Lessons From the Movies

One of the things we learn from TV is that monsters cannot be hurt (or easily hurt) by bullets. “When military personnel or the police encounter the Monster of the Week, they invariably attack it with small arms fire. Unfortunately for said good guys, this never works. The monster is always Immune to Bullets.”


in almost all cases, the good guys will only ever use small arms fire. Rockets, tanks, air support, artillery — all the things the military is known for — are hardly ever involved … after they discover their guns are useless, the good guys still won’t stop wasting ammo shooting [until the monster is upon them and ] … a Technical Pacifist will urge the army/police/whomever to try and understand the monster before trying to kill it.

Yet despite the futility of small arms the monster in question is often defeated when a person — hailing from the prehistoric era in which the monster was spawned — attacks the creature with a spear, club or other type of stoneage weapon. Apparently the underlying lesson is that the effectiveness of movie weaponry is correlated directly to its moral superiority. The more “politically correct” a weapon is — the more native or authentic — the deadlier it is.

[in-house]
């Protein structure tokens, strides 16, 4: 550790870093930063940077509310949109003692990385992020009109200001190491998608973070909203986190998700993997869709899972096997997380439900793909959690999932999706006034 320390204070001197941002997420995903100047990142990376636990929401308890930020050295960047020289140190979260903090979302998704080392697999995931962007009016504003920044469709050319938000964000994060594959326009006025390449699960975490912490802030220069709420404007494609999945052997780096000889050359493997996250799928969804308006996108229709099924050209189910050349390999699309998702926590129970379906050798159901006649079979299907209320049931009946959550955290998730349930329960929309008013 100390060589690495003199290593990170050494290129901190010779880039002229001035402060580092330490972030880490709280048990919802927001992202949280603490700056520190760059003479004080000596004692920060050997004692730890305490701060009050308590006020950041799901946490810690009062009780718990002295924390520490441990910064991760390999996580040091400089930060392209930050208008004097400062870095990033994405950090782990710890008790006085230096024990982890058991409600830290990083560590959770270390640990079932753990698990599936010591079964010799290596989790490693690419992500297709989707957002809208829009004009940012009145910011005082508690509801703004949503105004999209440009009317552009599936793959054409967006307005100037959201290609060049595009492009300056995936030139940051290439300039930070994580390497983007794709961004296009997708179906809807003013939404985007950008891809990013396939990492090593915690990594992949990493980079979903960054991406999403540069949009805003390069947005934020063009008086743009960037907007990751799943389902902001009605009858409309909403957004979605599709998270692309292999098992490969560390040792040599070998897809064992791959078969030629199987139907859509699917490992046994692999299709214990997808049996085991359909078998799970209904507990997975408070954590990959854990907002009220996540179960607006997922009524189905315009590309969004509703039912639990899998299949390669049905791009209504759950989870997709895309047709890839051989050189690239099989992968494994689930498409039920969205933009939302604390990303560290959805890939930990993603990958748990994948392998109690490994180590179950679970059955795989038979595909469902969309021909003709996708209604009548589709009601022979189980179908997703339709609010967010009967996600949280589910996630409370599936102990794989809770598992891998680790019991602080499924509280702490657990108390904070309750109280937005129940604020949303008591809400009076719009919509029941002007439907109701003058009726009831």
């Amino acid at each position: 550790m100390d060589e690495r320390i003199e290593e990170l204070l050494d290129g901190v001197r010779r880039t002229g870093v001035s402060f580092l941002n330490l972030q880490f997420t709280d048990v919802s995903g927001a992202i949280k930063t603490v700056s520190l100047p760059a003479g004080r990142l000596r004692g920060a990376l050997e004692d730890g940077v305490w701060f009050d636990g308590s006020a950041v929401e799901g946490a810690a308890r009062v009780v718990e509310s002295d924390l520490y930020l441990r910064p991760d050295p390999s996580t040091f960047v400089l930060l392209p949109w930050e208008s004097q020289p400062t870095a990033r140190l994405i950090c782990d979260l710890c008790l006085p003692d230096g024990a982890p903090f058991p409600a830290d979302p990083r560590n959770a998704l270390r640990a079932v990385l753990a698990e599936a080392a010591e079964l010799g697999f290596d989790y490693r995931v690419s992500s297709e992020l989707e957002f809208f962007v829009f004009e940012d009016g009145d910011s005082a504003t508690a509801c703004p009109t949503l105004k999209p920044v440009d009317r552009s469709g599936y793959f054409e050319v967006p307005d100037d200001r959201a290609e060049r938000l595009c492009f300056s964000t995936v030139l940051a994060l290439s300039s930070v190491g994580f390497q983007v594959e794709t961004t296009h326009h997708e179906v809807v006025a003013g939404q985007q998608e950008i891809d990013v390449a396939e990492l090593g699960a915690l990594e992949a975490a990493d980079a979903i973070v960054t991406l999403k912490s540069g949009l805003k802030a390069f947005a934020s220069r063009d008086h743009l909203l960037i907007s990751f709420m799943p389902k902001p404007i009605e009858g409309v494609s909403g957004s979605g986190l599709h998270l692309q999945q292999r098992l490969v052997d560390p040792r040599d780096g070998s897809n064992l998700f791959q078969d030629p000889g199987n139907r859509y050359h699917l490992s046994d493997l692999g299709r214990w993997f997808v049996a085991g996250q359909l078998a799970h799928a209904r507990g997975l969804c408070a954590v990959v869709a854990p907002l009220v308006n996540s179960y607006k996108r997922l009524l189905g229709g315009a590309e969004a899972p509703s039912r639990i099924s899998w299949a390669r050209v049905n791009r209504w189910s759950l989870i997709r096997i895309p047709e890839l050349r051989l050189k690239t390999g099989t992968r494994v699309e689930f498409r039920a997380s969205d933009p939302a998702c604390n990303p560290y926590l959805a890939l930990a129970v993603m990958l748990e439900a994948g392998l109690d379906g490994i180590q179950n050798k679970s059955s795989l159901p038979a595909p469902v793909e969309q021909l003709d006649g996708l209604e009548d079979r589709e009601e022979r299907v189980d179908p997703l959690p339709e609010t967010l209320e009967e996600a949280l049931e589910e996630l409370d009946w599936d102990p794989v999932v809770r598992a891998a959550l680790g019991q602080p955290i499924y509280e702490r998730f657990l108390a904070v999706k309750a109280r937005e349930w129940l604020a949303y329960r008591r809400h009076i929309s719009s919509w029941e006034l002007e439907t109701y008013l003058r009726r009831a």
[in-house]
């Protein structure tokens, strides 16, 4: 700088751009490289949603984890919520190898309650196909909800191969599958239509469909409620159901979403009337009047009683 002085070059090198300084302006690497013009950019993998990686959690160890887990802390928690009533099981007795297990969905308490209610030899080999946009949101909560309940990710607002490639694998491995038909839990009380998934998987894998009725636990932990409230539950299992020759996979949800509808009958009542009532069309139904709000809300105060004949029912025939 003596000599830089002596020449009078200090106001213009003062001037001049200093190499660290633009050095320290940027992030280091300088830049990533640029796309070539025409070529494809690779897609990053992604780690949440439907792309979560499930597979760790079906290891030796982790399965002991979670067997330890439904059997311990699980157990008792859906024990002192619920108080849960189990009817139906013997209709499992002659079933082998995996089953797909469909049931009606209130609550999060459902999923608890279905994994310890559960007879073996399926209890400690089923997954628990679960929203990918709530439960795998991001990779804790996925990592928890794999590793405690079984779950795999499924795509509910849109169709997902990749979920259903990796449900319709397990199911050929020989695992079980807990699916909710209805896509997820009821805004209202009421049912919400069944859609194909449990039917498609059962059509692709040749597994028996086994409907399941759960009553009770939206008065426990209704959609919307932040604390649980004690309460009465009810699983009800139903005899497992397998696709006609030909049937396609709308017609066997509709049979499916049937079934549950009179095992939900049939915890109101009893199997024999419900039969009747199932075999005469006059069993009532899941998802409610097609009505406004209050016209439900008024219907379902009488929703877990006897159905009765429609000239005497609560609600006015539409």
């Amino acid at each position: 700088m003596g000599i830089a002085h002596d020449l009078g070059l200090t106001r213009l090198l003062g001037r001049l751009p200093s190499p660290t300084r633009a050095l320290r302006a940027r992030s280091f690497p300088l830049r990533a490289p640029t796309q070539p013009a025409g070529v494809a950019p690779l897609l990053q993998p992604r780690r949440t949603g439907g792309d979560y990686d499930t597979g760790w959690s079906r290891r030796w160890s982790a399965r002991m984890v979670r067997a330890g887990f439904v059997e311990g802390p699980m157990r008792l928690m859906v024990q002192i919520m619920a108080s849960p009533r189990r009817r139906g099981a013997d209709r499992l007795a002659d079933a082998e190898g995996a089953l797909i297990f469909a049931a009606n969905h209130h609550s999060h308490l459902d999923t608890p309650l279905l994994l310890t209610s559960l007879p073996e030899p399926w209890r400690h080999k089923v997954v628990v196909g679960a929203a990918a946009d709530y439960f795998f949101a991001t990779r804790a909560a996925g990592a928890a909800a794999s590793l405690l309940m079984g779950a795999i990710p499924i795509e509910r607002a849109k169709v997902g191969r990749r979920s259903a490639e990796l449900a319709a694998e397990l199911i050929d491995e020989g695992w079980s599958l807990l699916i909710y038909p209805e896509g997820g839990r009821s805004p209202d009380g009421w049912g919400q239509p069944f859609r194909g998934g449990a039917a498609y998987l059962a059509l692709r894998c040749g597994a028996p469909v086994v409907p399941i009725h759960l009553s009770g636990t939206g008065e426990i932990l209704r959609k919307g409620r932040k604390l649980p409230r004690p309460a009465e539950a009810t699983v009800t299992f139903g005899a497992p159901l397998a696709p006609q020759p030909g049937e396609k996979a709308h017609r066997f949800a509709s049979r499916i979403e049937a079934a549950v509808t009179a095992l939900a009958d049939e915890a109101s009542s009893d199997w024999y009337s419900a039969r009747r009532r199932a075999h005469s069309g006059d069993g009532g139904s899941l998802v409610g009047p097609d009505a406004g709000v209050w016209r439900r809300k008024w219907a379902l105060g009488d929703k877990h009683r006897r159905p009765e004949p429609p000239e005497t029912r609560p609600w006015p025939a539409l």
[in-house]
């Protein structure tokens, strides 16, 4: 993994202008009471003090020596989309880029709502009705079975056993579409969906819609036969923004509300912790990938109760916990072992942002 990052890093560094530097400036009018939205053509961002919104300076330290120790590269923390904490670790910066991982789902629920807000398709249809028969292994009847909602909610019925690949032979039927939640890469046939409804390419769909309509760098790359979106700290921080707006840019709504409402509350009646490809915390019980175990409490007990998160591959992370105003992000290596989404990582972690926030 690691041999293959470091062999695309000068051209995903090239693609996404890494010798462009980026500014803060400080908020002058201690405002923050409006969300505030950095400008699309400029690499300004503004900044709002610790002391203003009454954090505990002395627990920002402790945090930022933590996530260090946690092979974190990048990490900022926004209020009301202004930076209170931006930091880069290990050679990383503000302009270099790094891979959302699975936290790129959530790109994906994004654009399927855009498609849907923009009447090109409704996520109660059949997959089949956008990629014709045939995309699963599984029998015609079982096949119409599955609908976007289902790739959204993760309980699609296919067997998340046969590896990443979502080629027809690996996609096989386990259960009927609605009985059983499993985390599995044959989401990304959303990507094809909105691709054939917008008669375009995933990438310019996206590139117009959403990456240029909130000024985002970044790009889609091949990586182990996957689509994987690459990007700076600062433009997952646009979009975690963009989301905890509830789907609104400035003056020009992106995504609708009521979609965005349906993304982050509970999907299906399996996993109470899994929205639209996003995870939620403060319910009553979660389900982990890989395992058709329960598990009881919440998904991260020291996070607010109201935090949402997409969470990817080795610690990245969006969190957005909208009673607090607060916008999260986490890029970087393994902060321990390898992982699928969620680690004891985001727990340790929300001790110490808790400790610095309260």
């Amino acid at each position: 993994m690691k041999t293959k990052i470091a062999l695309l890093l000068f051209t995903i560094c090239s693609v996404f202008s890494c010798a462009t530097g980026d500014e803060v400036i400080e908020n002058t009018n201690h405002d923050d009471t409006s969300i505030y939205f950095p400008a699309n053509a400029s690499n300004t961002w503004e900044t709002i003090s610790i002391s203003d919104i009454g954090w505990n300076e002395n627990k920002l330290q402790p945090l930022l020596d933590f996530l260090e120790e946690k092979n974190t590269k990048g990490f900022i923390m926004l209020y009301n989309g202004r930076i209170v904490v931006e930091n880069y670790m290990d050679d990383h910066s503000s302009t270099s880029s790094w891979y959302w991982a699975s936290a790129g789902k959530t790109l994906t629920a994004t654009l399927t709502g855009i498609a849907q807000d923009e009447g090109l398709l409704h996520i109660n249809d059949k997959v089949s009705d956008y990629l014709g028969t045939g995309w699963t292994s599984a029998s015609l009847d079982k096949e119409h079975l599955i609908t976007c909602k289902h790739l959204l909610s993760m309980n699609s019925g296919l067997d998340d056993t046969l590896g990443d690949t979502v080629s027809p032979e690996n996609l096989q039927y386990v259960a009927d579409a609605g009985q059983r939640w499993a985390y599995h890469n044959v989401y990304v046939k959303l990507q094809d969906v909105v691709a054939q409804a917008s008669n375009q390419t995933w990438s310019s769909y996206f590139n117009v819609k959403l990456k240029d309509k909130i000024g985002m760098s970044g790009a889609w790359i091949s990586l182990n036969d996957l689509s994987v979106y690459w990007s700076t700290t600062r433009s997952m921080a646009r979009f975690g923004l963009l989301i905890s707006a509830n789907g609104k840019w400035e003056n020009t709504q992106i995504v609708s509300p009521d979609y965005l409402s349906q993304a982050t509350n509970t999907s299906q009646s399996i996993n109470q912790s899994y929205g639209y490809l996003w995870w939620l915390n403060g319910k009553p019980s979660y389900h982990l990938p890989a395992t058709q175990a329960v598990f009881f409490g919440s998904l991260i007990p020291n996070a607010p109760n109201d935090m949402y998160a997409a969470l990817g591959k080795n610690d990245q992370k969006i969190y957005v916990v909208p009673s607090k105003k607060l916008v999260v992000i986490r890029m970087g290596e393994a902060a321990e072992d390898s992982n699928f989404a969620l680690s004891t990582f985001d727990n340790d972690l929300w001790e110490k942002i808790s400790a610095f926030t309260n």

In reality the reverse is true; a fact which explains how the Spanish Conquistadores, armed with firearms, overcame the populations of South America, who had all the politically correct weapons. But never the let the facts get in the way of a good story. For example, in the following clip, a T-rex gets the better of round shot.


Meanwhile, here are some bitter clingers who have not been convinced by Hollywood that guns do not work against dinosaurs. They’ll soon find out bolt action rifles won’t work against monsters.


Storming the Castle at Amazon Kindle for $3.99
No Way In at Amazon Kindle $3.99, print $9.99
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